Auditing complex concepts of SNOMED using a refined hierarchical abstraction network

Yue Wang, Michael Halper, Duo Wei, Huanying Gu, Yehoshua Perl, Junchuan Xu, Gai Elhanan, Yan Chen, Kent A. Spackman, James T. Case, George Hripcsak

Research output: Contribution to journalArticlepeer-review

43 Scopus citations


Auditors of a large terminology, such as SNOMED CT, face a daunting challenge. To aid them in their efforts, it is essential to devise techniques that can automatically identify concepts warranting special attention. " Complex" concepts, which by their very nature are more difficult to model, fall neatly into this category. A special kind of grouping, called a partial-area, is utilized in the characterization of complex concepts. In particular, the complex concepts that are the focus of this work are those appearing in intersections of multiple partial-areas and are thus referred to as overlapping concepts. In a companion paper, an automatic methodology for identifying and partitioning the entire collection of overlapping concepts into disjoint, singly-rooted groups, that are more manageable to work with and comprehend, has been presented. The partitioning methodology formed the foundation for the development of an abstraction network for the overlapping concepts called a disjoint partial-area taxonomy. This new disjoint partial-area taxonomy offers a collection of semantically uniform partial-areas and is exploited herein as the basis for a novel auditing methodology. The review of the overlapping concepts is done in a top-down order within semantically uniform groups. These groups are themselves reviewed in a top-down order, which proceeds from the less complex to the more complex overlapping concepts. The results of applying the methodology to SNOMED's Specimen hierarchy are presented. Hypotheses regarding error ratios for overlapping concepts and between different kinds of overlapping concepts are formulated. Two phases of auditing the Specimen hierarchy for two releases of SNOMED are reported on. With the use of the double bootstrap and Fisher's exact test (two-tailed), the auditing of concepts and especially roots of overlapping partial-areas is shown to yield a statistically significant higher proportion of errors.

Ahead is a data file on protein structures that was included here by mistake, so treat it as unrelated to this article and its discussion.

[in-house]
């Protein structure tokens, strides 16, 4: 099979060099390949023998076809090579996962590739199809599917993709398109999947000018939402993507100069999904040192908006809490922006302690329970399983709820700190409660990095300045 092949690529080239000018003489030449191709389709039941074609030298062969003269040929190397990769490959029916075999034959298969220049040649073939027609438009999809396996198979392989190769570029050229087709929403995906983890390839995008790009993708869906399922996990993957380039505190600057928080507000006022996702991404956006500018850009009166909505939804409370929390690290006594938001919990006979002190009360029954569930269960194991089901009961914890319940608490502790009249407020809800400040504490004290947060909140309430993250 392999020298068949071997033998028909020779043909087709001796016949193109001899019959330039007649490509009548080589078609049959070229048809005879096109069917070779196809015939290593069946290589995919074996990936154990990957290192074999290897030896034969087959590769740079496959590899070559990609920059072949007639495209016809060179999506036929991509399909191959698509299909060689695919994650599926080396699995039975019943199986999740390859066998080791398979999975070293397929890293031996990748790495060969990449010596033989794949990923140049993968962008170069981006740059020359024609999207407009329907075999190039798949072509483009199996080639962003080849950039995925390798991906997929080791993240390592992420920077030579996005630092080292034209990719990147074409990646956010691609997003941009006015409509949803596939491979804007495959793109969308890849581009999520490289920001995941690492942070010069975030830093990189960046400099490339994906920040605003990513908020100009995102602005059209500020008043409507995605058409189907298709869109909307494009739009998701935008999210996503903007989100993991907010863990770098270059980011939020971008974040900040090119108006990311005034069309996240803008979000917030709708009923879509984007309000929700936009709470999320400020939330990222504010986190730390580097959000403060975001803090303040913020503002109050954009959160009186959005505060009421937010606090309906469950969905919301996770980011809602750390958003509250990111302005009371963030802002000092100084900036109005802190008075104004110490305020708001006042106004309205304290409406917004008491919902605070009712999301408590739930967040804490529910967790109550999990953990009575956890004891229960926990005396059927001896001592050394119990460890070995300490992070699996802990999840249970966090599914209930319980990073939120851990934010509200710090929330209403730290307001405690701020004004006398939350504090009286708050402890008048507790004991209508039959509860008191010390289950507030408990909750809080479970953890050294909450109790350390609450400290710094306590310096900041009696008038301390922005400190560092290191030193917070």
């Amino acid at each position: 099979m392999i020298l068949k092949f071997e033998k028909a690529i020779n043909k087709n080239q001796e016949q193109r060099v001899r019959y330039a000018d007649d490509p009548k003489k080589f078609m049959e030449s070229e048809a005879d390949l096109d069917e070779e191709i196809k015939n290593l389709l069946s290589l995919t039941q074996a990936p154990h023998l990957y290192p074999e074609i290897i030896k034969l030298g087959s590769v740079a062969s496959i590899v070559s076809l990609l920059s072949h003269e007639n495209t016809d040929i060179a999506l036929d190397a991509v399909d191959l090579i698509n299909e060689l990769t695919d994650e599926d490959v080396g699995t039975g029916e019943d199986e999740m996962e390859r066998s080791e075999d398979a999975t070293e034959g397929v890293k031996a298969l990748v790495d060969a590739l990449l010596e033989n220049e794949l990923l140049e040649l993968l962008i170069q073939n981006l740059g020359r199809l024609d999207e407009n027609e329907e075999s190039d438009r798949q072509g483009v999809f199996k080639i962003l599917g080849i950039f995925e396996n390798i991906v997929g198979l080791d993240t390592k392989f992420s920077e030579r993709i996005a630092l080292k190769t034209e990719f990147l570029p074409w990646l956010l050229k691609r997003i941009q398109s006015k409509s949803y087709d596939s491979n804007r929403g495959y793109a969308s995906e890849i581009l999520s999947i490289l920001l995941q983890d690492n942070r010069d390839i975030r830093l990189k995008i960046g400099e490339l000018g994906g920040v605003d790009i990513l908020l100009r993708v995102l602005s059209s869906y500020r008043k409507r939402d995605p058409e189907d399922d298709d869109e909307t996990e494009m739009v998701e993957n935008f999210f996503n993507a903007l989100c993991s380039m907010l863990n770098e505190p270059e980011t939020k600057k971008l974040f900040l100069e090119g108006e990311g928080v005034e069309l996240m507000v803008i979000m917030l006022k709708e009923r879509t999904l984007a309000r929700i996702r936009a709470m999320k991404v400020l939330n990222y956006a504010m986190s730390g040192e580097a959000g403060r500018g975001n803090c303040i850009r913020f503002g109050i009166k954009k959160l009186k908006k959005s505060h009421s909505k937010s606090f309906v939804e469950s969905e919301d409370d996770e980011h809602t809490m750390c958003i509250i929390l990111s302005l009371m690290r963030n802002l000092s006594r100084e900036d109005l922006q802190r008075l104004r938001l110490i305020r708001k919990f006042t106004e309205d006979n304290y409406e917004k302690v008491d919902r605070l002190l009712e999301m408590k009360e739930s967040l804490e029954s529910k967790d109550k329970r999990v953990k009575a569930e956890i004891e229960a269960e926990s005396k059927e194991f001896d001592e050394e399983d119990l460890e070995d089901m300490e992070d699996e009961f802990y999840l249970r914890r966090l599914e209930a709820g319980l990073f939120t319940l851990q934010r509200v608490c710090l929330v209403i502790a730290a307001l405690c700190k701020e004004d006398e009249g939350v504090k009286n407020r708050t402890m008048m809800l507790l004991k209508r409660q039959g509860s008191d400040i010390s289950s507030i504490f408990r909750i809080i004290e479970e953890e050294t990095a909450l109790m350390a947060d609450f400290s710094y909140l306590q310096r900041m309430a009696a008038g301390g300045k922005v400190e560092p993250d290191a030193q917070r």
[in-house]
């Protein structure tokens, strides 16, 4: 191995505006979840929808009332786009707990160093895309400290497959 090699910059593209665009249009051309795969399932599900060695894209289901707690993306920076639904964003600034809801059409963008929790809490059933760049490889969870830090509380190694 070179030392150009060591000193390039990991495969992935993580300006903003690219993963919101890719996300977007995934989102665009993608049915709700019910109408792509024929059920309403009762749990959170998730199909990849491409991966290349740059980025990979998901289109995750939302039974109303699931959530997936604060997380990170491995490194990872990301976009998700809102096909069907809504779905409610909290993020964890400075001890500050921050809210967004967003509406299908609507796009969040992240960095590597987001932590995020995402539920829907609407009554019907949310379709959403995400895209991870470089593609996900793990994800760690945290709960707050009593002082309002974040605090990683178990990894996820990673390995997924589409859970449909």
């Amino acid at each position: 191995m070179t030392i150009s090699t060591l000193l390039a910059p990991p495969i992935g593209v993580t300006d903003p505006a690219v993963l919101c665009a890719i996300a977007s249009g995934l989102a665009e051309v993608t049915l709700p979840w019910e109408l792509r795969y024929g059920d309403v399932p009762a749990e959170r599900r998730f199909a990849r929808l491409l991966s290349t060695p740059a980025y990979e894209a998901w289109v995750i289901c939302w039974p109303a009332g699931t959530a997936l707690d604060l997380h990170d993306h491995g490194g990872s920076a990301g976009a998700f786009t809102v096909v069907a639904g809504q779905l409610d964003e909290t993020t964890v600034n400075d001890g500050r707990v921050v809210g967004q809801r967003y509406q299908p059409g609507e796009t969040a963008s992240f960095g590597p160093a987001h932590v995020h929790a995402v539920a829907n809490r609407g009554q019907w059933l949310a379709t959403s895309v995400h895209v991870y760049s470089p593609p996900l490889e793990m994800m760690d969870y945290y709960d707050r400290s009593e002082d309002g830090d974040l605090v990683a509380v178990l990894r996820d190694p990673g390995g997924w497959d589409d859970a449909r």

Original languageEnglish (US)
Pages (from-to)1-14
Number of pages14
JournalJournal of Biomedical Informatics
Issue number1
StatePublished - Feb 2012

All Science Journal Classification (ASJC) codes

  • Health Informatics
  • Computer Science Applications


  • Abstraction network
  • Auditing
  • Complex concept
  • Group auditing
  • Neighborhood auditing
  • Partitioning
  • Quality assurance
  • Taxonomy
  • Terminology


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